I recall witnessing a vehicle being impounded by the RCMP in the middle of nowhere on one of our highways. It was the Sunday of a long weekend in a no-service cell zone. The driver was apparently the target of B.C.’s excessive speeding law for allegedly driving 40 kms over the limit. Allegedly or not, the police have been given the power of Judge, jury and executioner. The driver is immediately fined and his vehicle impounded. Even a first offence is harsh. The fine is $368, the impound length is 7 days; the driver receives three demerit points and will pay a Driver Risk Insurance Premium (DRP) of $320 for three years (that’s $940). Second and subsequent offenders face harsher penalties. Once charged, the driver is evicted from his vehicle, and then left to fend for himself. Ironically, the police, supposedly there to serve and protect, have the power to put countless drivers and innocent passengers, including children, at great risk of harm by leaving them stranded. It’s an expensive encounter indeed, given the fine, demerits, insurance hike, cost of towing, storage, alternative transportation, loss of vehicle and burden to retrieve it.
According to theVancouverProvince(BC Justice Ministry), a staggering 18,837 vehicles were impounded between September 2010, when the law took effect, and August 2013. Arguably, if all were first-time offenders (so this is a minimum calculation), the fines alone would have netted $6,932,016, ICBC’s DRP another $18,083,520, and it’s anybody’s guess how many millions the towing companies have raked in. Hook-up charges alone can be $100 and that’s just the beginning of a cost setback running potentially into the thousands.
In North America, insurance companies receive billions of dollars annually in traffic ticket surcharges. In B.C., the government, ICBC, and ultimately the police, gain revenue from speeding enforcement. ICBC manages the Motor Vehicle Branch and provides funding for various police programs. This creates the impression of conflict of interest. Would we give Allstate, Geico, or any other private insurer such power?
The management of speed through appropriate limits is an essential element of highway safety. Appropriate speed limits are a prerequisite for effective and sustainable speed management. In terms of traffic law, speed limits should reflect the maximum reasonable and safe speed for normal conditions. That is, speed limits should be acceptable as reasonable by most drivers and to separate high and low speed behaviour. If lower speed limits are desired, then engineering and other measures should be implemented that reduce speeds to a level that would support a lower limit.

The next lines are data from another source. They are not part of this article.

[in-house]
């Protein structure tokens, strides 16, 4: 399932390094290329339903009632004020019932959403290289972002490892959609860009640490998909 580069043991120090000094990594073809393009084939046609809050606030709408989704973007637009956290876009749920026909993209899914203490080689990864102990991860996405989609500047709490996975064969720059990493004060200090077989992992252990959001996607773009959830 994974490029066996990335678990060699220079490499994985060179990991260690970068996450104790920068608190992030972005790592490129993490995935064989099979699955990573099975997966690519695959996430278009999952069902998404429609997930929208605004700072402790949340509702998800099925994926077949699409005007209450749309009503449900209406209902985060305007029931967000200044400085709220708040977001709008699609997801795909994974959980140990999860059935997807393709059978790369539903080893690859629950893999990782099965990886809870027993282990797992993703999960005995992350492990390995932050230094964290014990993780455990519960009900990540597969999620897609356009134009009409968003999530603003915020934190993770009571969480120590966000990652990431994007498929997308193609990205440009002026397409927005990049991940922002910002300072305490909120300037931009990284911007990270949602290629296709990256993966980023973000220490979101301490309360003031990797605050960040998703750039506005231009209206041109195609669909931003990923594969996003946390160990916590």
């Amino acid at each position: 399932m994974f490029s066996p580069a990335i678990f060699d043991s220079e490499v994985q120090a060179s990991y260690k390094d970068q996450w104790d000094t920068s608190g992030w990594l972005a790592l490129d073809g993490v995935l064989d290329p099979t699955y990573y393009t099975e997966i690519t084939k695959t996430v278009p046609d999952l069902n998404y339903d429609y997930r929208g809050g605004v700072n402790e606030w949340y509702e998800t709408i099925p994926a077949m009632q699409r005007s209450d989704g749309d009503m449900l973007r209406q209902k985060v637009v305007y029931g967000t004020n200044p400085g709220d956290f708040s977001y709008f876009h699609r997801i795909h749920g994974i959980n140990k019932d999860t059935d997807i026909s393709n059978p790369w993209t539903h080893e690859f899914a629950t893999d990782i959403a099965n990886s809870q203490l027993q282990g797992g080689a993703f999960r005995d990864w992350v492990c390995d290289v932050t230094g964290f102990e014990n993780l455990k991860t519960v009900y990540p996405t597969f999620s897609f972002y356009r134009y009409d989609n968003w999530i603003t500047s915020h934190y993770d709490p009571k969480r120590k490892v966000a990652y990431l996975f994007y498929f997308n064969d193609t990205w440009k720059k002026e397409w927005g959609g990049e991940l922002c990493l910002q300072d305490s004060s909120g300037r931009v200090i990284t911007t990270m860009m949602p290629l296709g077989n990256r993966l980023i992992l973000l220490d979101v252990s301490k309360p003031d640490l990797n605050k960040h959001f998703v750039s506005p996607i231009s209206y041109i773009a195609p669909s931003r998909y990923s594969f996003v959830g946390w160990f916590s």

Statistically, most speed-related crashes occur on local and collector roads, which generally have far lower speed limits and prevailing speeds than freeways. Yet, straight-stretch freeways, highway overpasses, and “passing lanes” appear to become speed trap havens.
When speed limits are arbitrary, they have no real safety justification. When speed limits are arbitrary, set through political rather than empirical process, the speed limit’s relationship to the maximum safe speed becomes substantially irrelevant. Therefore, a crash can be considered as speed-related even if it occurs at a safe speed, simply because the speed was in excess of a politically-determined limit. The slogan “speed kills” becomes hackneyed.
We all have the right to be presumed innocent until proven guilty in a fair and public hearing by an independent and impartial tribunal or court of law. Under this onerous law, the presumption of guilt prevails. Want to fight that ticket?…..too late, you’ve already been penalized.
Our Canadian Charter of Rights and Freedoms provides three types of protection: right to life, right to liberty and right to security. Denial of these rights breaches the principles of fundamental justice. B.C.’s excessive speed law appears to do just that. It’s heavy-handed and unfair. Ironically, the penalty can be far worse than what a driver would face if he actually caused a collision.
Our government has indicated a willingness to re-evaluate the speed limits in B.C. Perhaps they should also re-evaluate the fairness of how the law is applied.
The purpose of this article is not to encourage speeding, but to question the process as to how and why speed limits are established and enforced.
D. Glenn Einfeld is a highly knowledgeable and experienced BC personal injury lawyer and BC motorcycle accident lawyer who has successfully litigated many ICBC claims and other insurance claims, including out of province claims, wrongful death, brain injury, spinal cord injury, whiplash, soft tissue injury, and all other serious injury claims.